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Prize game or contest: What's the difference?

Element of luck

The main difference between a raffle and a contest is the element of luck. In the prize games, the winners are drawn by random selection, while in the prize competition they are chosen according to a certain criterion or the achieved result. Therefore, in the context of the competition, it is more accurate to talk about the winners.

Legal regulation

Different legal regulations are another important difference. Prize games are regulated by special laws and regulations.

Contests have a much broader definition

Social games of knowledge - quizzes from Article 69, paragraph 3 of the Act, as well as various types of competitions in which prizes are awarded depending on the result or based on the decision or assessment of the expert committee, are not considered prize games. (Rulebook on organizing prize games, Article 3 Paragraph (3))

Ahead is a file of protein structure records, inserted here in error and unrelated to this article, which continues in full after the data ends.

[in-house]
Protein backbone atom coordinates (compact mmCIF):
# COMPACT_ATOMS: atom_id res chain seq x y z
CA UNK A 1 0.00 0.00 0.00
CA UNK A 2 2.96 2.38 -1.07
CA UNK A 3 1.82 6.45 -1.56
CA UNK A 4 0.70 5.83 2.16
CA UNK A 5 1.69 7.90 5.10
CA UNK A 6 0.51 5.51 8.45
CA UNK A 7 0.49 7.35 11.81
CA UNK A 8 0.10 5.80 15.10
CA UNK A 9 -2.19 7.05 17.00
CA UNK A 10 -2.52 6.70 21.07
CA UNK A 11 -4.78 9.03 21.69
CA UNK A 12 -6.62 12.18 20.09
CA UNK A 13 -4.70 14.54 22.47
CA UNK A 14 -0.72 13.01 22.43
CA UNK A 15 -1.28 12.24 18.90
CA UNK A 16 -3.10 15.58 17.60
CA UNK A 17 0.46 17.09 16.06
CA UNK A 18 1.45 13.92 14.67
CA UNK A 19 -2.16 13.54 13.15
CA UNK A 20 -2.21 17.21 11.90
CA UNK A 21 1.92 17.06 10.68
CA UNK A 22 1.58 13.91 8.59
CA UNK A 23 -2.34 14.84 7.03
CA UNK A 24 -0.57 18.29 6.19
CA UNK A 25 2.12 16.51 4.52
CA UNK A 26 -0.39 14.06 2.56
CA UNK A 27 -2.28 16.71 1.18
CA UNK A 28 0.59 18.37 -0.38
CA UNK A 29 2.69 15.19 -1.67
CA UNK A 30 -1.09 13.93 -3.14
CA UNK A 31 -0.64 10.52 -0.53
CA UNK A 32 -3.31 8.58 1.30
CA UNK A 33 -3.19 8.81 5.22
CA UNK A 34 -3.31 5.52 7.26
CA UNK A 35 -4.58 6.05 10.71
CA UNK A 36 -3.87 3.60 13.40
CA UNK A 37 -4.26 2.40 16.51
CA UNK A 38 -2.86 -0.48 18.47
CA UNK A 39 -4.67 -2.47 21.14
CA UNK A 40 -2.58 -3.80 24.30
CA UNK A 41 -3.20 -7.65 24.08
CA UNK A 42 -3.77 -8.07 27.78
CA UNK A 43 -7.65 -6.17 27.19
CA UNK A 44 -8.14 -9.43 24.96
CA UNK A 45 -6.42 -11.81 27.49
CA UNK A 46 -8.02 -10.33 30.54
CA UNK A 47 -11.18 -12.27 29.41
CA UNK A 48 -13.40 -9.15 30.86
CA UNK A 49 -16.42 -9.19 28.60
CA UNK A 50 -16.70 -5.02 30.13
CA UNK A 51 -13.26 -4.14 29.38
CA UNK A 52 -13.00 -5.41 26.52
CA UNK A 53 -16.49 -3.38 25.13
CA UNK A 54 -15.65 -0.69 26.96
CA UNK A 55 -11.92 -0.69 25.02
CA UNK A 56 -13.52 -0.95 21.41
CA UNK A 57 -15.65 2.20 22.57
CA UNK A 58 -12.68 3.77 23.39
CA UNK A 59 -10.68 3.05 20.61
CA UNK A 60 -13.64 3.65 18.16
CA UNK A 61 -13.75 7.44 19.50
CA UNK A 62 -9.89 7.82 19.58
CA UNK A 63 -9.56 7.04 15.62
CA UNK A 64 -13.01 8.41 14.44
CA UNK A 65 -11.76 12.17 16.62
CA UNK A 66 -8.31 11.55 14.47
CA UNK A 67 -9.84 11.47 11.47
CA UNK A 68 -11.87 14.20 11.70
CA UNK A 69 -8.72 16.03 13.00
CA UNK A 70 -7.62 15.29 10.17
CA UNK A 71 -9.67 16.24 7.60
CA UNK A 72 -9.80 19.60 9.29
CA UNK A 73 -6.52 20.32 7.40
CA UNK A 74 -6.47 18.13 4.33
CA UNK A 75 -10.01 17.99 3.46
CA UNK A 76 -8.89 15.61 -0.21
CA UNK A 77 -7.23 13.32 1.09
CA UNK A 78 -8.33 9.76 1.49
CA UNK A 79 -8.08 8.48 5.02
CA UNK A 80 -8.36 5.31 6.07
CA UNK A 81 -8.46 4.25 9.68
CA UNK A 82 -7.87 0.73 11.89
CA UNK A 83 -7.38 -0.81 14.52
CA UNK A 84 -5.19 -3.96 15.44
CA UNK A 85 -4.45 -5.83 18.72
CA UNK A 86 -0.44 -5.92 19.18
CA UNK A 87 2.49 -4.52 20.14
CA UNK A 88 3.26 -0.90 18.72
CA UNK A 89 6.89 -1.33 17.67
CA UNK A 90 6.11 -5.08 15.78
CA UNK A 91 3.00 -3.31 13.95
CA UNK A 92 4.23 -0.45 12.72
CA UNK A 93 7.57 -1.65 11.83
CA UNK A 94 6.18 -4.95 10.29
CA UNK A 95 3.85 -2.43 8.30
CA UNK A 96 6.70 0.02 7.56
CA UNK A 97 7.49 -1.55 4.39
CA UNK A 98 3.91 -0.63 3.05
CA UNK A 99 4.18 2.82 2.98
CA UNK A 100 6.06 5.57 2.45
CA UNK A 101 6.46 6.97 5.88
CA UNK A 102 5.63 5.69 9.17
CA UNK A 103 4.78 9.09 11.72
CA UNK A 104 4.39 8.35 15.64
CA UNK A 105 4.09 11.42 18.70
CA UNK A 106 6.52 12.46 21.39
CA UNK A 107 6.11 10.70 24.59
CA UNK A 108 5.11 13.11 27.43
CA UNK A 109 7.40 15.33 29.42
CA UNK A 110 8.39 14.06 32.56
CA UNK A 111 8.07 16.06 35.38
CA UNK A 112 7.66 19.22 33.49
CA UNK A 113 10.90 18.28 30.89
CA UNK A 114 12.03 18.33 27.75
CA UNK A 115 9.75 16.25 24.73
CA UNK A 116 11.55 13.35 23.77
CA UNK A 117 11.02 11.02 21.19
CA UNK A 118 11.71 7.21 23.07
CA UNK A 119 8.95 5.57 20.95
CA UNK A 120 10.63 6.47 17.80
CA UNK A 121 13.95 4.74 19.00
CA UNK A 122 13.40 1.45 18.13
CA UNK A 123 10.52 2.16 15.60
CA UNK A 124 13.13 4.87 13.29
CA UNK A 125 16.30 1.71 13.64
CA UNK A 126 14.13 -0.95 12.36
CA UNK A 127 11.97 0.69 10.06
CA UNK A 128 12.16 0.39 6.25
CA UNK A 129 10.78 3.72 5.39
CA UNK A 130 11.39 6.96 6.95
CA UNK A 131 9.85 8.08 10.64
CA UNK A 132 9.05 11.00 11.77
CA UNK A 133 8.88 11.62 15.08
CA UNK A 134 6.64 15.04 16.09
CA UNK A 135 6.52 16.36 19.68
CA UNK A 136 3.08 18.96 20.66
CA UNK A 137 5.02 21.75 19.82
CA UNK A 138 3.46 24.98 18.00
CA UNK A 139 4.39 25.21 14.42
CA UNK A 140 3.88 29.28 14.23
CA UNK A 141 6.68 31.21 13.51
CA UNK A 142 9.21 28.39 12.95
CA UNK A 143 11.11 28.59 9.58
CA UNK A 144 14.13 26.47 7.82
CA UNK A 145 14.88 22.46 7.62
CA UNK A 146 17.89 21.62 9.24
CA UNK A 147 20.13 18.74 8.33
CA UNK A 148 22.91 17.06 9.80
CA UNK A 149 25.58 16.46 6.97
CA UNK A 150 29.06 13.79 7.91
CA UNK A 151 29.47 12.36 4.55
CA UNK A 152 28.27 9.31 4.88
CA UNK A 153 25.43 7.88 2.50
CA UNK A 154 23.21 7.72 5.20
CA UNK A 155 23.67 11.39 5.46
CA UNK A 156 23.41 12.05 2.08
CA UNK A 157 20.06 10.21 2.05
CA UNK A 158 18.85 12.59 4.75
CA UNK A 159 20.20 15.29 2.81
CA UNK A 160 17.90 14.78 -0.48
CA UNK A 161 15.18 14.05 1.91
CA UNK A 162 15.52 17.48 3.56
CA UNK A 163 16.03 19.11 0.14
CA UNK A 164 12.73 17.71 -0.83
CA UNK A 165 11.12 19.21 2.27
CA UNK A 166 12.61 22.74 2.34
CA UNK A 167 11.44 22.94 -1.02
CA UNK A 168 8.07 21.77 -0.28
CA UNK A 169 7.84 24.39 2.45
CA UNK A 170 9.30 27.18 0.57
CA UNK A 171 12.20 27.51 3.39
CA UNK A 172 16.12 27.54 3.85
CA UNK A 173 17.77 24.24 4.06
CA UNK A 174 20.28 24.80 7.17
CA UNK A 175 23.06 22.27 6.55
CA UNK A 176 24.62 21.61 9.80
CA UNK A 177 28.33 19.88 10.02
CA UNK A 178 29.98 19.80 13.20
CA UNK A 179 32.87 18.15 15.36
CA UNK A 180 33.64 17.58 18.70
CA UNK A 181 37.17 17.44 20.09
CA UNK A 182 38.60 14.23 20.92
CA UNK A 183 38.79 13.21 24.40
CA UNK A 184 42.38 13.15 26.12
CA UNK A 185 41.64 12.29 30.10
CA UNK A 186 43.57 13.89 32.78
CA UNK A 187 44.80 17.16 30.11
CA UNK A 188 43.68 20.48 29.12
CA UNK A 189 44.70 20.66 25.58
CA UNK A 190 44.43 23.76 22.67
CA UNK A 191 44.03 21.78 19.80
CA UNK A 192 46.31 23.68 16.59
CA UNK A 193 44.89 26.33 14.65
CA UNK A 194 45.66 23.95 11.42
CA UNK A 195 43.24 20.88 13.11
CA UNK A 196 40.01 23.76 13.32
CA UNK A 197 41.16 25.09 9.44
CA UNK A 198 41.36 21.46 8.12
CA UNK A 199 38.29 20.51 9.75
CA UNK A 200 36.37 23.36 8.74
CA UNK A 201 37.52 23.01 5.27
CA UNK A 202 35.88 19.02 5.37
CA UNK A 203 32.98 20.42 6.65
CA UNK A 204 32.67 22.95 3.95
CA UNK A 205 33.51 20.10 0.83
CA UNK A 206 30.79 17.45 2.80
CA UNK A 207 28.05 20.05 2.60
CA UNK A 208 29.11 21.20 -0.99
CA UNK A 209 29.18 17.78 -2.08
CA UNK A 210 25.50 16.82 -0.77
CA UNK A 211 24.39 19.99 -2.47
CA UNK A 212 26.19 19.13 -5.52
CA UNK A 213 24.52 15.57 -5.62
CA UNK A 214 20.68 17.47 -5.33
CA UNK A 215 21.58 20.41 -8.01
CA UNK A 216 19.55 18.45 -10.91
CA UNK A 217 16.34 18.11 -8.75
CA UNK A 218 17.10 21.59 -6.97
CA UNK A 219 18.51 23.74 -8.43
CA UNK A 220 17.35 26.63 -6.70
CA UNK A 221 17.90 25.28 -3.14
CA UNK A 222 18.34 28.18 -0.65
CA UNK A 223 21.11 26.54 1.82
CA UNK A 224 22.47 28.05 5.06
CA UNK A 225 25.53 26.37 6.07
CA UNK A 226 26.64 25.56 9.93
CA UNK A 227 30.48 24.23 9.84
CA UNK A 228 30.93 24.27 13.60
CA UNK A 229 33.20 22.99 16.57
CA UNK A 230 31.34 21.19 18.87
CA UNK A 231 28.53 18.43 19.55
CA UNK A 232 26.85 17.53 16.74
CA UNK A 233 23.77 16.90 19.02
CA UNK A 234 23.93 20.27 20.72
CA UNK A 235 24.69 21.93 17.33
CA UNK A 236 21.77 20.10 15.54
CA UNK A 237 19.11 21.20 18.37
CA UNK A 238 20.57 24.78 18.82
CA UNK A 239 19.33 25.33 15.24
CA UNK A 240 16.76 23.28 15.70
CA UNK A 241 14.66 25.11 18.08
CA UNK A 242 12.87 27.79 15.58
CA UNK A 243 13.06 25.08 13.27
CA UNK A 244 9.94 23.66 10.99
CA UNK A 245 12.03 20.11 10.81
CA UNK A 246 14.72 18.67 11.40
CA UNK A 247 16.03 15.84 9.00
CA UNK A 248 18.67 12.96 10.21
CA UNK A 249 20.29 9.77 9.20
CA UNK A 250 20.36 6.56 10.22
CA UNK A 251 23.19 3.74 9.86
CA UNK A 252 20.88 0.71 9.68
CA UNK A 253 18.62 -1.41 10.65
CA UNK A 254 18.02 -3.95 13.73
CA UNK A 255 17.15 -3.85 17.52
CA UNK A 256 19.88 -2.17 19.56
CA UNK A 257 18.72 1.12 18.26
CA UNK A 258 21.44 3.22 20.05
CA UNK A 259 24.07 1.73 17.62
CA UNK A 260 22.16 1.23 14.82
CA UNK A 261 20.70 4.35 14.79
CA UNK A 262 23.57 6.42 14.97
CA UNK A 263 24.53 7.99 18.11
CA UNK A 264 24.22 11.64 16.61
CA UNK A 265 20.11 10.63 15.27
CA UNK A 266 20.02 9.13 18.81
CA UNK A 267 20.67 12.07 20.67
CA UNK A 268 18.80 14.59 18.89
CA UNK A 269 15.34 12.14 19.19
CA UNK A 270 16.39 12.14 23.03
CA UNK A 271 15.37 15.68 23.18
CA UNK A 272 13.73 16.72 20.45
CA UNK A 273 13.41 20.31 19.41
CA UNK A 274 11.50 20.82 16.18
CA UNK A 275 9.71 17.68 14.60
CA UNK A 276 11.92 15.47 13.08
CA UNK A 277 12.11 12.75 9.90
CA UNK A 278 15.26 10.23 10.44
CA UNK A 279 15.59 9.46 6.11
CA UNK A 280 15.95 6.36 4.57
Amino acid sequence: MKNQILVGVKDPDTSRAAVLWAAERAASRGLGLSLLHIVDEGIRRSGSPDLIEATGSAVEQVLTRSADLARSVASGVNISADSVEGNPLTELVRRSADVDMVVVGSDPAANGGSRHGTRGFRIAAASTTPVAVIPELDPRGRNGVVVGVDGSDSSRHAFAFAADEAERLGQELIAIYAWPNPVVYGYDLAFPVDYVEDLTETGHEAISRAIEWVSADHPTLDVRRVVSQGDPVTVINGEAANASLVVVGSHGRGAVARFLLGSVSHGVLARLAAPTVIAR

The prize contest includes different subtypes

The prize contest includes different subtypes: knowledge games - quizzes, sports competitions, creative contests, beauty contests, etc. Given that prize contests are not under the supervision of the Ministry of Finance, the responsibility for transparent implementation lies solely with the organizer.


The way to participate in the prize contest can be: writing comments on posts, tagging friends, writing a story or recipe, taking a photo or video. One of the pitfalls of organizing a prize contest is that the expectations of the participants grow with the effort invested. For example, if it's a contest where you have to submit a photo of a dish, the contestant will put in a lot of effort and will be disappointed if they don't win the prize.